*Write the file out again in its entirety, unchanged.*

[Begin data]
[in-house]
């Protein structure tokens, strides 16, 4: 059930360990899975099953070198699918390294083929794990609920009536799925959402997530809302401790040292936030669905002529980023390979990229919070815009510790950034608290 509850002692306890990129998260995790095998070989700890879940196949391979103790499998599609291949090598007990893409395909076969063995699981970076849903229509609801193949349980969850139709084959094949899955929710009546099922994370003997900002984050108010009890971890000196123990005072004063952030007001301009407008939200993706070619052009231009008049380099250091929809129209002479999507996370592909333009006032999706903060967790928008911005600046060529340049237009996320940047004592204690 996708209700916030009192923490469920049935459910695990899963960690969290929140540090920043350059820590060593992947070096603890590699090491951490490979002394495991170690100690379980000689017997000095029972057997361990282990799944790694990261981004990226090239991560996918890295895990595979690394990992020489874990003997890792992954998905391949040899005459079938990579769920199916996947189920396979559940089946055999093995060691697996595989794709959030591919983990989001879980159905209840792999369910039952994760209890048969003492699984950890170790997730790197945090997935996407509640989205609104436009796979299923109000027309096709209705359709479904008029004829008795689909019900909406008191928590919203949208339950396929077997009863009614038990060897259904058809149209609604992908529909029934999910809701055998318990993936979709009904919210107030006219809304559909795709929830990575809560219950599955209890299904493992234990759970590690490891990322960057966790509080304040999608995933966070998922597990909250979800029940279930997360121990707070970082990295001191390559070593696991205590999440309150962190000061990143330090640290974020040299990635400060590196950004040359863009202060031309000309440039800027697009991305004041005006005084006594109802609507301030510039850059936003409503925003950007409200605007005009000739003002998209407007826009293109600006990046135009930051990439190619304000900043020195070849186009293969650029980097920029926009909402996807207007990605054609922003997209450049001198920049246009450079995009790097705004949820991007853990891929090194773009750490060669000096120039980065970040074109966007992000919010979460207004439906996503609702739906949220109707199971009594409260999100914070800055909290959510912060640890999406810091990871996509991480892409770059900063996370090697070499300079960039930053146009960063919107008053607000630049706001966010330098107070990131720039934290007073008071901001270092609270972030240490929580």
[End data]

[in-house]
């Protein structure tokens, strides 16, 4: 059930360990899975099953070198699918390294083929794990609920009536799925959402997530809302401790040292936030669905002529980023390979990229919070815009510790950034608290 509850002692306890990129998260995790095998070989700890879940196949391979103790499998599609291949090598007990893409395909076969063995699981970076849903229509609801193949349980969850139709084959094949899955929710009546099922994370003997900002984050108010009890971890000196123990005072004063952030007001301009407008939200993706070619052009231009008049380099250091929809129209002479999507996370592909333009006032999706903060967790928008911005600046060529340049237009996320940047004592204690 996708209700916030009192923490469920049935459910695990899963960690969290929140540090920043350059820590060593992947070096603890590699090491951490490979002394495991170690100690379980000689017997000095029972057997361990282990799944790694990261981004990226090239991560996918890295895990595979690394990992020489874990003997890792992954998905391949040899005459079938990579769920199916996947189920396979559940089946055999093995060691697996595989794709959030591919983990989001879980159905209840792999369910039952994760209890048969003492699984950890170790997730790197945090997935996407509640989205609104436009796979299923109000027309096709209705359709479904008029004829008795689909019900909406008191928590919203949208339950396929077997009863009614038990060897259904058809149209609604992908529909029934999910809701055998318990993936979709009904919210107030006219809304559909795709929830990575809560219950599955209890299904493992234990759970590690490891990322960057966790509080304040999608995933966070998922597990909250979800029940279930997360121990707070970082990295001191390559070593696991205590999440309150962190000061990143330090640290974020040299990635400060590196950004040359863009202060031309000309440039800027697009991305004041005006005084006594109802609507301030510039850059936003409503925003950007409200605007005009000739003002998209407007826009293109600006990046135009930051990439190619304000900043020195070849186009293969650029980097920029926009909402996807207007990605054609922003997209450049001198920049246009450079995009790097705004949820991007853990891929090194773009750490060669000096120039980065970040074109966007992000919010979460207004439906996503609702739906949220109707199971009594409260999100914070800055909290959510912060640890999406810091990871996509991480892409770059900063996370090697070499300079960039930053146009960063919107008053607000630049706001966010330098107070990131720039934290007073008071901001270092609270972030240490929580």